Greencentre Licenses Gemini Surfactant Technology
January 07th, 2013
The class of compounds known as Surfactants is a critical component in a large variety of consumer products, including cleaners, personal care products and paints, and in industrial processes such as oil and gas exploration. After use, however, surfactants often end up in our environment. Consequently, there is a need to enhance the sustainability of this $24B market through the design and commercialization of surfactants with increased efficiency, biodegradability, and little to no eco-toxicity.
Enter Dr. Gerrard Marangoni, a professor of chemistry at St. Francis Xavier University, and Dr. Bruce Grindley from Dalhousie University, who have developed a type of Gemini Surfactants, which are so-called because their molecular structure is double-ended. This makes them much more versatile and effective in smaller amounts than traditional surfactants.
In September 2010, GreenCentre in-licensed the technology from St. Francis Xavier and with a hands-on approach to commercialization, expanded the range of possible markets, ran industry-standard tests to better understand benefits, evaluated cost and manufacturability, and demonstrated their competitive cost attributes.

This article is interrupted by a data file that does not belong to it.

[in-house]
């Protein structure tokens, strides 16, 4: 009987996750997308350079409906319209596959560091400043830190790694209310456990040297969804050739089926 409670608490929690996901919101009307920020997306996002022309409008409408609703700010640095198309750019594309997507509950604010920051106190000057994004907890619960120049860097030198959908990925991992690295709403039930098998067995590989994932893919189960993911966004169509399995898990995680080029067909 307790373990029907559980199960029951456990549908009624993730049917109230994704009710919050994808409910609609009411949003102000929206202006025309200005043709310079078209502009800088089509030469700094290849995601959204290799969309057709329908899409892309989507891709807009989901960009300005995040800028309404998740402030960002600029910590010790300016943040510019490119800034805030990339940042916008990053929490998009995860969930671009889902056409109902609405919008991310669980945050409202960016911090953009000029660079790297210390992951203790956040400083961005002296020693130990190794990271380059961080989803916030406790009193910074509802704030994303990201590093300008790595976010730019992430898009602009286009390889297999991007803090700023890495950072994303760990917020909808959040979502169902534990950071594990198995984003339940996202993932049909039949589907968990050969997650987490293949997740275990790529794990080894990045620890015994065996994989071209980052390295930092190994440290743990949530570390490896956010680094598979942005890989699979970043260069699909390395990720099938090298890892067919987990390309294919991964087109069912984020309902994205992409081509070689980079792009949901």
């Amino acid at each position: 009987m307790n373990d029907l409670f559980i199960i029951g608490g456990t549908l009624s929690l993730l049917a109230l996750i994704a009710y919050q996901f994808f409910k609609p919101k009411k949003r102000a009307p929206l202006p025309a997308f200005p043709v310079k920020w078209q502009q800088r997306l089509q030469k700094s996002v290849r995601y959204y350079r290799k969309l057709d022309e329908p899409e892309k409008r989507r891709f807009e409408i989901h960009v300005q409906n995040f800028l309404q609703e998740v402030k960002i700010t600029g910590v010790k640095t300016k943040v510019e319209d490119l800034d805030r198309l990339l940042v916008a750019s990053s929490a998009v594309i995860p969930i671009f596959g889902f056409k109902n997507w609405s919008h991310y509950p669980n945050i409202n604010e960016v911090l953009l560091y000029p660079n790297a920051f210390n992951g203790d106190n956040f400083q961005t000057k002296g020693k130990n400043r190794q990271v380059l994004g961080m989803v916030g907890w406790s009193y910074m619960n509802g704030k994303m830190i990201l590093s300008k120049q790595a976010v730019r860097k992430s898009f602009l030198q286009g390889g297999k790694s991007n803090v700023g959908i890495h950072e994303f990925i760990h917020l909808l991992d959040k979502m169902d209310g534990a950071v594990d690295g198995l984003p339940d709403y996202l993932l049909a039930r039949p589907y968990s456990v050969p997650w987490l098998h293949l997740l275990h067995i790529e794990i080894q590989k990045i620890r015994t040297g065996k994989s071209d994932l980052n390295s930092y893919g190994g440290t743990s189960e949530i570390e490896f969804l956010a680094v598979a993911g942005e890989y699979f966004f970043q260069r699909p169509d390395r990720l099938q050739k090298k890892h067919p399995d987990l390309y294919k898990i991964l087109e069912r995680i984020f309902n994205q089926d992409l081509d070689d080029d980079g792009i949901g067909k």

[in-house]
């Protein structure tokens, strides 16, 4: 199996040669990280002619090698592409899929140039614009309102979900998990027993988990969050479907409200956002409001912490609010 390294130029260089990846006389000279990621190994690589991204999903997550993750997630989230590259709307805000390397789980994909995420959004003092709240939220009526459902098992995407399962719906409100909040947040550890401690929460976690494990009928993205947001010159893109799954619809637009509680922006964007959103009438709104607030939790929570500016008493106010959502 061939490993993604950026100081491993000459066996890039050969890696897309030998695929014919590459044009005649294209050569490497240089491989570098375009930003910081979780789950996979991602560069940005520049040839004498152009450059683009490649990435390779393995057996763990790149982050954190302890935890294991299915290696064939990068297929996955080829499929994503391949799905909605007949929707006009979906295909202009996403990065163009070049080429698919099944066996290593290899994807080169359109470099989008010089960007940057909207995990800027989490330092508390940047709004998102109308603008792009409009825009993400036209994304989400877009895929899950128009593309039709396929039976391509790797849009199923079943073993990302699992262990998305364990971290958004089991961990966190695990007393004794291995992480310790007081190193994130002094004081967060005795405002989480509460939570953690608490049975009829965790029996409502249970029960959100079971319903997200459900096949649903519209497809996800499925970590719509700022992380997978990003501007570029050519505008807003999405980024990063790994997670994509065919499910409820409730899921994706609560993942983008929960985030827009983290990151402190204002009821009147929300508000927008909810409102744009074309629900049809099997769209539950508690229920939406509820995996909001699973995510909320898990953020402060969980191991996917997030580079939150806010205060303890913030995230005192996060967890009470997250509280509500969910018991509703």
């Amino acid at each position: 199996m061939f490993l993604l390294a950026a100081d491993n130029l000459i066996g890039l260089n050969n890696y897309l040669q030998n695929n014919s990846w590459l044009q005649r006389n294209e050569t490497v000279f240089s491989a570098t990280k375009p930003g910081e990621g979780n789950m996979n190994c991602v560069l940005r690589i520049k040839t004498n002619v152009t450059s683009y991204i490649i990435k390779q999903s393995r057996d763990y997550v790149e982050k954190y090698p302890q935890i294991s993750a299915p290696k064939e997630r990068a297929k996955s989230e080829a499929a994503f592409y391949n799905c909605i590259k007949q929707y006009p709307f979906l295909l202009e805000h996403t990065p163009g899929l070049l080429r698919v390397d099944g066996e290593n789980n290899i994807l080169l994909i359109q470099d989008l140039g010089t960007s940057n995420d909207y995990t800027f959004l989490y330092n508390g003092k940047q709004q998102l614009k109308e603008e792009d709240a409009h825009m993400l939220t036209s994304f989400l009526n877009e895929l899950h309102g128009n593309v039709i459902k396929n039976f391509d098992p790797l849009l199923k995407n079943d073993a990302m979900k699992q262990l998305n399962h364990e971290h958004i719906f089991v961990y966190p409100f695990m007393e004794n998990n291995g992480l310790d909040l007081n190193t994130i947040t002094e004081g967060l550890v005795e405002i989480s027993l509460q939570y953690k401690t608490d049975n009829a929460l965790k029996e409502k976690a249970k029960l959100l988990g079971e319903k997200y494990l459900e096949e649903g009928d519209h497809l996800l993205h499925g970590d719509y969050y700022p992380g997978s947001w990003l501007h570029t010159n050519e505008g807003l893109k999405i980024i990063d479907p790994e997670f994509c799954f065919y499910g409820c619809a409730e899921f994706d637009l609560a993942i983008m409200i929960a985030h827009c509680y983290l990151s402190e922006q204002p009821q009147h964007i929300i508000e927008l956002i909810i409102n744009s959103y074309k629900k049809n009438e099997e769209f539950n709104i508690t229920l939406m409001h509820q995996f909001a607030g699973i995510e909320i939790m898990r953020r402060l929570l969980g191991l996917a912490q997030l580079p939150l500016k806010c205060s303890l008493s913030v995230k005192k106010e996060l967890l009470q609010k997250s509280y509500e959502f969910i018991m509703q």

Testing showed that even at significantly lower amounts, these surfactants perform as well as existing surfactants at larger loadings, as well as having a wide range of properties. Smaller amount of surfactant means reduced production and shipping costs and a smaller environmental footprint. These greener surfactants also improve the toxicity profile of the processes they underpin and can be biodegradable.
In November of 2012, GreenCentre signed an exclusive license with RAN Chemicals to commercialize this technology. Based in India, RAN Chemicals, a sister concern of RSA Industries, manufactures specialty products for the textile, paper and powder paint industry and other industrial applications. RAN will formulate and manufacture the surfactants for several different market applications and sell them to other industries for use in a wide range of consumer products.